This is a building that presents an alternative for Berlin architecture. This is an architecture much more in keeping with the Zeitgeist of the city than the neo-Prussian value engineered rubbish that constitutes the majority of the new buildings in this city. It is a cheap, yet sensitive and elaborate building. A building that communicates with the public spaces and adds something to the street. The city slogan these days is “be Berlin” and this building is Berlin.

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Hauptbahnhof under construction

The railway station, as a building type, has had its ups and downs over the last two centuries. From its humble beginnings in Liverpool, it evolved into the grandiose cathedrals of St Pancras, London, Grand Central Terminal, NYC or the Victoria Terminus in Bombay.

Then, at some point in the middle of the last century, they fell from grace. From being the cathedrals of modern rapid transport, the railway stations became the local epi-centre of urban vice when airports became the glamorous, nodes of travel. King’s Cross, London, and Københavns Hovedbanegård would two examples.

Lately though, as airports become ever less glamorous and environmentally abominable in the public eye, railway stations have, during the last decades, yet again become monumental cathedrals of transportation. The train station has come out of hiding and claims space in the city where it becomes the most important of transportation nodes.

Berlin has got a brand spanking new train station (Berlin Hauptbahnhof), it was opened as late as in 2006, and is currently the largest crossing station in Europe. It is located in Moabit, an area that was more or less wall adjacent during the cold war. Large parts of the area were empty when the wall came down and a lot of government buildings sprang up south of the station during the early nineties when money poured into the city.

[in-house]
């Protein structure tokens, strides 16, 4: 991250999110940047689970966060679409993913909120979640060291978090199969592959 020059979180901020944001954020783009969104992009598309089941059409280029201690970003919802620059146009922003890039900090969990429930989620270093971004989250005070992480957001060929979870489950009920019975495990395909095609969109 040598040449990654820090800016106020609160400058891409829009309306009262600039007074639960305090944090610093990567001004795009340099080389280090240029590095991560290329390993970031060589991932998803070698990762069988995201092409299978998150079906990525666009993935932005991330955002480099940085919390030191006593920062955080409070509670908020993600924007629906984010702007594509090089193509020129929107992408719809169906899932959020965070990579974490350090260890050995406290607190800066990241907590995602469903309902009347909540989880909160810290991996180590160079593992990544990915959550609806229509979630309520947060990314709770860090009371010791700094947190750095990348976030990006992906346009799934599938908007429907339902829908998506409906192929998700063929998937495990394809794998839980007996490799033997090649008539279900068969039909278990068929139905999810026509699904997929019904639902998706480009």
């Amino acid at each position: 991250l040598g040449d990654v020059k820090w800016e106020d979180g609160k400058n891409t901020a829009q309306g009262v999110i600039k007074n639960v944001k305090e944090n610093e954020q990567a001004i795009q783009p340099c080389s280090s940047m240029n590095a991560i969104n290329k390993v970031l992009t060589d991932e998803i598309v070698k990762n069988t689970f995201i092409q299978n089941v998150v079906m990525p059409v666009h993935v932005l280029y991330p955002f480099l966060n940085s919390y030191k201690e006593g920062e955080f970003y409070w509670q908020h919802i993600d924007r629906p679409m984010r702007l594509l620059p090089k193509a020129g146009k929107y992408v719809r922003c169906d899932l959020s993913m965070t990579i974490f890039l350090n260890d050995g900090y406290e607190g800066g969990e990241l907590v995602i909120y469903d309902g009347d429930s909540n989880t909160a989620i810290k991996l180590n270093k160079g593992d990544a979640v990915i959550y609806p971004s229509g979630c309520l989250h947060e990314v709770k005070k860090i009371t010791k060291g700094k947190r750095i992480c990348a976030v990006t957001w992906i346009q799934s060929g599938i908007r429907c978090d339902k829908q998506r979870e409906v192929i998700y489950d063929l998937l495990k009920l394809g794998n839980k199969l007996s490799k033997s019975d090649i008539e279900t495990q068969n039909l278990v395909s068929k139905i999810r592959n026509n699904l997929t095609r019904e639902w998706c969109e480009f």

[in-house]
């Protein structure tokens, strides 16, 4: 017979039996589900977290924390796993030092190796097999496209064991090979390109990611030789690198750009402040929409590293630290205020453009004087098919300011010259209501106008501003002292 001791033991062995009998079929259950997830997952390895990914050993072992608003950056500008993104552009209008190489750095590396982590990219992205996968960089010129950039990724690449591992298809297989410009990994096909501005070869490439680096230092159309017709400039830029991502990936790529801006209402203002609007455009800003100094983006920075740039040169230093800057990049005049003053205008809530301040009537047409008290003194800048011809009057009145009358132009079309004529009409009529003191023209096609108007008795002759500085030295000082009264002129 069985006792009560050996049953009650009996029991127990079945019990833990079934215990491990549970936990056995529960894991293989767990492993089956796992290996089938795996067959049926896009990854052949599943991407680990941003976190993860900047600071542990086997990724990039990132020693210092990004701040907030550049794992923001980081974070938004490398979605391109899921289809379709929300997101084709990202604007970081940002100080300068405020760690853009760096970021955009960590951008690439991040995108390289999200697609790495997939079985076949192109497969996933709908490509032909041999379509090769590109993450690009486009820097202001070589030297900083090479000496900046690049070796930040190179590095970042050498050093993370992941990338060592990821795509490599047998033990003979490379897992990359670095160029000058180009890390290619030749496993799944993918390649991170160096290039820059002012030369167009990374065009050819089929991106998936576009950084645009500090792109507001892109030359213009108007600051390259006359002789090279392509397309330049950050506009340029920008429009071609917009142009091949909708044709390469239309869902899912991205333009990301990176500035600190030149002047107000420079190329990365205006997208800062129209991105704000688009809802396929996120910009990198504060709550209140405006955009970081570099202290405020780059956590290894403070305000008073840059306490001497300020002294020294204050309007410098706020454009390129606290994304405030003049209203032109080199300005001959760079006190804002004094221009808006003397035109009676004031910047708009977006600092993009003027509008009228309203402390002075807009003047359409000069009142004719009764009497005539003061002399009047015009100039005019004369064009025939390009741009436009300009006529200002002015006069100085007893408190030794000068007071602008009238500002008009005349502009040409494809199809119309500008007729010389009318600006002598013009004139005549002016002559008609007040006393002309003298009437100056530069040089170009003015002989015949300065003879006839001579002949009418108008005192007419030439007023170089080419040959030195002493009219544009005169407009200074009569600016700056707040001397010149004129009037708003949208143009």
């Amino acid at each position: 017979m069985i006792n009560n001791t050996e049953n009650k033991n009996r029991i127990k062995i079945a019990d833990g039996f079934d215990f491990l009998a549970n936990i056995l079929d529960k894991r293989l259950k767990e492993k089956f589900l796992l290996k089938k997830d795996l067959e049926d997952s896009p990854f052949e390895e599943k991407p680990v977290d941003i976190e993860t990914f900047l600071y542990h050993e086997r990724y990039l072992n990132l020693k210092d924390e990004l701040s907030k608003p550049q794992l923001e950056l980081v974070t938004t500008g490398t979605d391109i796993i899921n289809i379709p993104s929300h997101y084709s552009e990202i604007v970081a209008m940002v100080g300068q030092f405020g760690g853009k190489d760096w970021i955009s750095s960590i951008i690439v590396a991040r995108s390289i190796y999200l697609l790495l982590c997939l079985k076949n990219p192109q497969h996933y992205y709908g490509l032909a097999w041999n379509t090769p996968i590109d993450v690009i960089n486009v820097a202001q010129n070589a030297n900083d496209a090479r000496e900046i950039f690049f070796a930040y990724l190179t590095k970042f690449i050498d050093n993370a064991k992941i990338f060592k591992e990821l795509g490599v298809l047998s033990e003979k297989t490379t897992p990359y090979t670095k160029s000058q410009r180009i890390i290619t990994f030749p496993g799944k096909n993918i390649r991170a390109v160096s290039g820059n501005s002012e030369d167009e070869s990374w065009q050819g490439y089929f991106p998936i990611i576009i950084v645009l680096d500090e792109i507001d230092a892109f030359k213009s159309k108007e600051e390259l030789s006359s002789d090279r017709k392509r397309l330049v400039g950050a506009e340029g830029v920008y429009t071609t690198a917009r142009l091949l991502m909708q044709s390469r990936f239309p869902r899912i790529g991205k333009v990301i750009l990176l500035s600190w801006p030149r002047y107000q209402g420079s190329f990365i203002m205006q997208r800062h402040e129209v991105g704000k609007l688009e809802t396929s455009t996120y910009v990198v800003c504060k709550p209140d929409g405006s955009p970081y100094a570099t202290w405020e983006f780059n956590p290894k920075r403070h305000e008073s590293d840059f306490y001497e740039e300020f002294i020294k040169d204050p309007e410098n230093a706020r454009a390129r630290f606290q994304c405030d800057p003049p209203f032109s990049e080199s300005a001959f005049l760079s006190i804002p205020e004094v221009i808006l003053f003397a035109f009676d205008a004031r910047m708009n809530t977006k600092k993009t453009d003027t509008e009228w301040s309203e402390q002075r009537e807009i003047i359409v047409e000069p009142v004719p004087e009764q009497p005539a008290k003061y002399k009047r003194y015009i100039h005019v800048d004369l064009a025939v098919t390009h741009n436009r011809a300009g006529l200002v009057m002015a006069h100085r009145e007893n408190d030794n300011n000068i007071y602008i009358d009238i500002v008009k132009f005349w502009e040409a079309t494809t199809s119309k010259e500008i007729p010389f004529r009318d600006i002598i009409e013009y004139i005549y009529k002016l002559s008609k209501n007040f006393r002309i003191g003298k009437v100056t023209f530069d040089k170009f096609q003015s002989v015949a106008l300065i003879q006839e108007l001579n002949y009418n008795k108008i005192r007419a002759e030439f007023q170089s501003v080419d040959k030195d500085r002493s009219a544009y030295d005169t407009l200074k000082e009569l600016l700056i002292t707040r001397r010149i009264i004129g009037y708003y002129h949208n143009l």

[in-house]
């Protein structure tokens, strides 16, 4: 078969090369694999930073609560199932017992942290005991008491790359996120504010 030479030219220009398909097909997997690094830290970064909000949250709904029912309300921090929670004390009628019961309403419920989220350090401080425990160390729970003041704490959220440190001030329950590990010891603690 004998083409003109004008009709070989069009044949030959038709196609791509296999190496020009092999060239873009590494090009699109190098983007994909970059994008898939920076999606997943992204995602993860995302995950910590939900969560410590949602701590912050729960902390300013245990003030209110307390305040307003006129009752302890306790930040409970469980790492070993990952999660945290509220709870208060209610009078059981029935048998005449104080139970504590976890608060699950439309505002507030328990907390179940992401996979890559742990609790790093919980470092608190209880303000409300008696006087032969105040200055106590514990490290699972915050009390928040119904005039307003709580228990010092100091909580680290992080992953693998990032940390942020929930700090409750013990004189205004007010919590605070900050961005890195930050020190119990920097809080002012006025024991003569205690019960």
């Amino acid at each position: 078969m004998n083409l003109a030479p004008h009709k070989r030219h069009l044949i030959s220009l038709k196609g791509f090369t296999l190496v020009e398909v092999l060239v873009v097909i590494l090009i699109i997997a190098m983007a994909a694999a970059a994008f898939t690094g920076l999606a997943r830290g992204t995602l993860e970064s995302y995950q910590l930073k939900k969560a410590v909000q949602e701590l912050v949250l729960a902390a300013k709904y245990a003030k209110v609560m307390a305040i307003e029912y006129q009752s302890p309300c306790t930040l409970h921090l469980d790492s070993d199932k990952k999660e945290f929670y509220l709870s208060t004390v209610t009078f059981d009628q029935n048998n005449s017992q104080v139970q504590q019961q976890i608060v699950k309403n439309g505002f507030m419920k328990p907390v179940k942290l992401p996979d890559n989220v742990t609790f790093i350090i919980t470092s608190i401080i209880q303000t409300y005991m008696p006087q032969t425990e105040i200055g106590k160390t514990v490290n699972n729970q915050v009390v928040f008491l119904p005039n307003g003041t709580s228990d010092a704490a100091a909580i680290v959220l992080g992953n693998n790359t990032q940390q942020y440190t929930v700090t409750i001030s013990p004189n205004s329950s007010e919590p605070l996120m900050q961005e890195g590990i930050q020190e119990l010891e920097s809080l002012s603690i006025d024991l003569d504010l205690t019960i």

The station itself was the last of these grand projects to be completed, long after the steam had gone out of the over-optimistic post-wall Berlin. The final cost of the construction landed somewhere around €700,000,000.

The thing that interests me with train stations is usually not the actual building, but what kind of urban environment that surrounds it, the local context, from King’s Cross’ (formerly) seedy context to Venice’s glorious embankment, the area around train stations is never really dull.

Today, the Hauptbahnhof sits in, more or less lone majesty, surrounded by parking lots, wasteland and the river. With the railway stations’ refound status, I’ve been curious regarding what will grow up around the Hauptbahnhof, until last week when the plans for the area immediately south of the station were presented in a number of local newspapers.

Basically the plan is to construct a whole batch of hotels, totaling approximately 1,200 beds, mostly orientated to a budget market, a congress centre for 3,500 people and 300 or so car parking spaces.

Well, I can understand that tourism is one of the expanding industries in Berlin, and the fact that there is a lack of centrally located congress centres as far as I can understand. But that’s basically as far as I can sympathize with this plan. To create a tourist enclave in the middle of Berlin, isolated by government offices that are empty in the evenings, train tracks and the river is just idiotic.

First of all, this area could be so much more, it needs to become integrated with Berlin, not isolated from it. The Hauptbahnhof is not an airport in the middle of nowhere, it is an extremely central part of the city. To create a tourist island here is to separate it from the rest of the city.

Secondly, any urban area needs to develop over time, instant programs of a larger scale focusing on one function usually become very dreary. Any major European city has a number of more or less failed (on an urban level) large scale single function developments, especially those developed in a haste.

Thirdly, is it even going to be attractive to tourists? The reason you go to Berlin as a tourist is for the vibrant mix of everything, it is functionally quite an integrated city. Cheap bars next expensive hotels, squats next to banks, there’s always a surprise down every street. We all know that’s not going to last, but that’s no reason to speed up the generification (is that a proper word actually?) of Berlin willfully.